Validity for WordPress
Again, I stated that using Macaw for WordPress theme development isn’t the only workflow, it’s just a workflow. Regardless, if you want start creating your own themes for WordPress, you’re going to need serious skills in HTML, CSS, JS, and PHP. There is no way getting around that. There is not going to be easy out of the box solution. Deal with it.
The WordPress Community is truly one of the greatest open source communities out there and to bring up the use of a proprietary software solution to use in you workflow with open-source software sounds a bit counter-intuitive and even, almost, plain blasphemous. To many developers, the idea of a visual web editor writing succinct code is ludicrous. So already, there are two groups that won’t see any value in using a tool like Macaw…and that’s OK. You shouldn’t let tools and process completely define you.
I’ve been following Macaw since its inception and I have been slowing building my own list resources to help me learn the best practices and what it’s capable of doing. Here’s my list.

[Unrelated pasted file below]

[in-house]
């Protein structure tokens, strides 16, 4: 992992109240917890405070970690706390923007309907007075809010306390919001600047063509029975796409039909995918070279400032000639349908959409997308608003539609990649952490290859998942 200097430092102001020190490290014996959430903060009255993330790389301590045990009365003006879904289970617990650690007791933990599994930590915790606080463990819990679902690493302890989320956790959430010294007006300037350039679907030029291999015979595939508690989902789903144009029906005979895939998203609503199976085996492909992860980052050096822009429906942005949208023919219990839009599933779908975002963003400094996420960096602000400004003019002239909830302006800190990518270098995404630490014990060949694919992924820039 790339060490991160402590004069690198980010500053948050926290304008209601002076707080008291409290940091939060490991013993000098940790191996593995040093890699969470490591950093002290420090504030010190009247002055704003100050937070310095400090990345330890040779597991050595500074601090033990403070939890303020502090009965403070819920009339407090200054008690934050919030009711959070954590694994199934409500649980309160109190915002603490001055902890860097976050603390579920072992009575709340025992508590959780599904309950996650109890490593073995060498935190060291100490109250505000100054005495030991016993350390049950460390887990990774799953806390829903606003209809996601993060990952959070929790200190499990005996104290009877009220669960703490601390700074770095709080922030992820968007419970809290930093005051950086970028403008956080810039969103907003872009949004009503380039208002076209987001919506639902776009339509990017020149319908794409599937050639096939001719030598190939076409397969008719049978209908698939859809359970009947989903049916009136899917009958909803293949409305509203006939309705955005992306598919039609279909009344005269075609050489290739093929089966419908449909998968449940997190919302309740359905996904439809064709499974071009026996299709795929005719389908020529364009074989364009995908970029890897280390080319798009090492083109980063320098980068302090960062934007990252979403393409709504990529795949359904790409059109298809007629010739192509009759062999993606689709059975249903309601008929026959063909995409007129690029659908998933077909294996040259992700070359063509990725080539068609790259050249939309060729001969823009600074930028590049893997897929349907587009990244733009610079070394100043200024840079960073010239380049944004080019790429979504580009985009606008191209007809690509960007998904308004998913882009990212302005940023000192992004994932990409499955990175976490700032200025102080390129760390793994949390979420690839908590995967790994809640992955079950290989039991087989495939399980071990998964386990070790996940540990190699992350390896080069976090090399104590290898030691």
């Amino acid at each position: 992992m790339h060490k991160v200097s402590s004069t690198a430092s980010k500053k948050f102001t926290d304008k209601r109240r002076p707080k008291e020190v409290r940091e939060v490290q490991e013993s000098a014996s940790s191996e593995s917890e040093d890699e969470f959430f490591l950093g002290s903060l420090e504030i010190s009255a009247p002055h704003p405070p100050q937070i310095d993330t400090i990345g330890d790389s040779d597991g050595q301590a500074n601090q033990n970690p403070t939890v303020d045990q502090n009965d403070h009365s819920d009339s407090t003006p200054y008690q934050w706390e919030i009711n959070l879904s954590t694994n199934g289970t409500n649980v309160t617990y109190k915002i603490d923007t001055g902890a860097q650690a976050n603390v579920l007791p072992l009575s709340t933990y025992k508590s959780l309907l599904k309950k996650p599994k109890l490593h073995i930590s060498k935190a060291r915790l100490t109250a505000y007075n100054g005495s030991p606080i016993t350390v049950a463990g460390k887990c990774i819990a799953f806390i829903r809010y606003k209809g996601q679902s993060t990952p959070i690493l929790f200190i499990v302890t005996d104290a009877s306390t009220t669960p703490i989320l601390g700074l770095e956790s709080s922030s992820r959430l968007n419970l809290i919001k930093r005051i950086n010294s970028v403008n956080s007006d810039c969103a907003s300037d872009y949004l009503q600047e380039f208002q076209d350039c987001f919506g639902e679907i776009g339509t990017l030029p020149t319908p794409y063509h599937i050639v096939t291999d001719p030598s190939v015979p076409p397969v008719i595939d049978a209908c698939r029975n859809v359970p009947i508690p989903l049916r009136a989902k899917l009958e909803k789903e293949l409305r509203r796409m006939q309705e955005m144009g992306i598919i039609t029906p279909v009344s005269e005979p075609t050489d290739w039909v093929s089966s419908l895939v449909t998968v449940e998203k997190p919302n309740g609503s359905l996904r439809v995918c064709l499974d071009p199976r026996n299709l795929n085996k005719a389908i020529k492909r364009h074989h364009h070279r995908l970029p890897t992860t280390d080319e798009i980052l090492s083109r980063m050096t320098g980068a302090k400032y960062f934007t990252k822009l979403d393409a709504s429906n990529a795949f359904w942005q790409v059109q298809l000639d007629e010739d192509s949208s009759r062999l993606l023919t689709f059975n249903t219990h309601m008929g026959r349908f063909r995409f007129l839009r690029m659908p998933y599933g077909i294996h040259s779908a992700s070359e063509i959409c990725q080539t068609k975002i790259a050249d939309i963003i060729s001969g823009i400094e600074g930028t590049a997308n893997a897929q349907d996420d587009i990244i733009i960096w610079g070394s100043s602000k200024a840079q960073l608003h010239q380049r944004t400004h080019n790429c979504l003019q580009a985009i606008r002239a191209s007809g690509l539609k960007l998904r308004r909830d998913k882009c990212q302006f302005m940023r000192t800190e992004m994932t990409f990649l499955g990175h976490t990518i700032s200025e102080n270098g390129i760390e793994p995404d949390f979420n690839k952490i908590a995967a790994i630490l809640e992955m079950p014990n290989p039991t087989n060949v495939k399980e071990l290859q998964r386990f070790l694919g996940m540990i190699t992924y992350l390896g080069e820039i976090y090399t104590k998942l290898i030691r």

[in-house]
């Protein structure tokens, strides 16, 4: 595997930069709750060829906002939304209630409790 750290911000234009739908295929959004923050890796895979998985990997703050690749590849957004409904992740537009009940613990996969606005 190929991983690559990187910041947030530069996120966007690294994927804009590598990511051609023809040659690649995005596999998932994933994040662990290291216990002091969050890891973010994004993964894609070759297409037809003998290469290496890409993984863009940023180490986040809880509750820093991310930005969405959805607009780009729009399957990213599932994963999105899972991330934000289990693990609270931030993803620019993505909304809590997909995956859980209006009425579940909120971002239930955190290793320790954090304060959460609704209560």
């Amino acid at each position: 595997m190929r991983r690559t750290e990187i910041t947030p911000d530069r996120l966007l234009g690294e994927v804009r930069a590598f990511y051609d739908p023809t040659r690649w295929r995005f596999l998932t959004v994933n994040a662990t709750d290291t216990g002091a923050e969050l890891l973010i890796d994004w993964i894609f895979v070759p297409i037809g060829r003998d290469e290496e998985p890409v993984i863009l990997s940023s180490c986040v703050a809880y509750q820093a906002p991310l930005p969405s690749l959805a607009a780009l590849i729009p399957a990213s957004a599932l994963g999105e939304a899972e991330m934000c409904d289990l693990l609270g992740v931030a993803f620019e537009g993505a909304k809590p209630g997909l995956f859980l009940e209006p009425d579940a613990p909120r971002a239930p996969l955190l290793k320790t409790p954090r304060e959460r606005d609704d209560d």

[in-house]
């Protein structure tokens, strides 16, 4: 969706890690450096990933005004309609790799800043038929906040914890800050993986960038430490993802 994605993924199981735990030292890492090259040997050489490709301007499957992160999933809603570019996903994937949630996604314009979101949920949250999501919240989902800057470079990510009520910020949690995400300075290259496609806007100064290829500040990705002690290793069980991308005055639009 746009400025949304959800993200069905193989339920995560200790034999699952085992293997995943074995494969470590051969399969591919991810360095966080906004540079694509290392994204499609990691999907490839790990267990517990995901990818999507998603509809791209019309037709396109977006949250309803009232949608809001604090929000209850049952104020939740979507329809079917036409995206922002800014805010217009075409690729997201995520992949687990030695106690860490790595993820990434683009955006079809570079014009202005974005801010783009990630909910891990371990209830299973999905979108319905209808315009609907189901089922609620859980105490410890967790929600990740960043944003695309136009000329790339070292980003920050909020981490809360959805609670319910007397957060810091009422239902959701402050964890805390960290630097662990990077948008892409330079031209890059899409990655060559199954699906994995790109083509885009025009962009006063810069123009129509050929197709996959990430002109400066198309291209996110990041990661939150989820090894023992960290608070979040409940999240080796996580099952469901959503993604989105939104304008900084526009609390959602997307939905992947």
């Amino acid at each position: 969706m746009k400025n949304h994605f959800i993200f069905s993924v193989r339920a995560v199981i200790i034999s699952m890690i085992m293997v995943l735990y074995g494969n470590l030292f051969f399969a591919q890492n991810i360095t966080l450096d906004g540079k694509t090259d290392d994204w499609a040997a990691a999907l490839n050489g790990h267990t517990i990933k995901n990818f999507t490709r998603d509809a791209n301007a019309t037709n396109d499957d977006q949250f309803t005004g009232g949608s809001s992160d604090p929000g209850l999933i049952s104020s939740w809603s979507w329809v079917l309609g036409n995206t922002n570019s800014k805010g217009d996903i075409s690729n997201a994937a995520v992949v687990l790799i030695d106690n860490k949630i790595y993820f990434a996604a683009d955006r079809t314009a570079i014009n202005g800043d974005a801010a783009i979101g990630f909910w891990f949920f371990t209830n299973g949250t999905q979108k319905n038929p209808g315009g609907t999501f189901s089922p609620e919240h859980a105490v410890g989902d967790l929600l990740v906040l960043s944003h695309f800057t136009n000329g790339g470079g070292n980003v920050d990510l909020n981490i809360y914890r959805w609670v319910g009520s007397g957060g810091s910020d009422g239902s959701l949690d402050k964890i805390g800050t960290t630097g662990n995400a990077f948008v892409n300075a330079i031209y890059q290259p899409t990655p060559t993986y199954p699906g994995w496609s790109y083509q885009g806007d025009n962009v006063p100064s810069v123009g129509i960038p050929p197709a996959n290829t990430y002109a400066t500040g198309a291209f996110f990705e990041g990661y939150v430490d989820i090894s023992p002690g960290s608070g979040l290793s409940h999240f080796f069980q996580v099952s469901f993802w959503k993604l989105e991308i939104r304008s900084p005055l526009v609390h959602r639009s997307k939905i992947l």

Macaw Documentation – Handy instructions on how to get started with Macaw, from the Macaw team.
Schonne Eldridge – Probably the preeminent name Macaw use and best practices. Schonne is a developer and designer who wrote a free book on how to use Macaw. He has videos up on youtube that walk you through how to use different tools and features as well how to integrate SASS, LESS, and JS into your post-Macaw phase. I highly recommend getting his book.
Emelyn Baker – Emelyn, in true open source fashion, blogged her project workflow on Medium from beginning to end. There’s not much more that needs to be said, you just need to check it out.
Nicholas Genty – Parisian fellow I spoke with on Twitter who has several projects and tutorials up on his GitHub page that are quite handy.
Andrew Raynes – British designer and developer who has a series of different Macaw projects on up GitHub.
Chris Vernon – I’m going to say American (Mostly because his project is called Hipster) designer who also has a cool Macaw Project you can play around with on GitHub.
Smashing Magazine – Brian Wood wrote an in-depth review of several new visual web editors; webflow, Adobe Edge Reflow CC, and Macaw. This review is pretty lengthy and definitely worth the read.
Me – If you feel like reading my earlier post on Macaw, please have at it.
I stated earlier that I had given a presentation on this topic at the 2015 WordCamp Lancaster. Below you can check out my slides from the talk.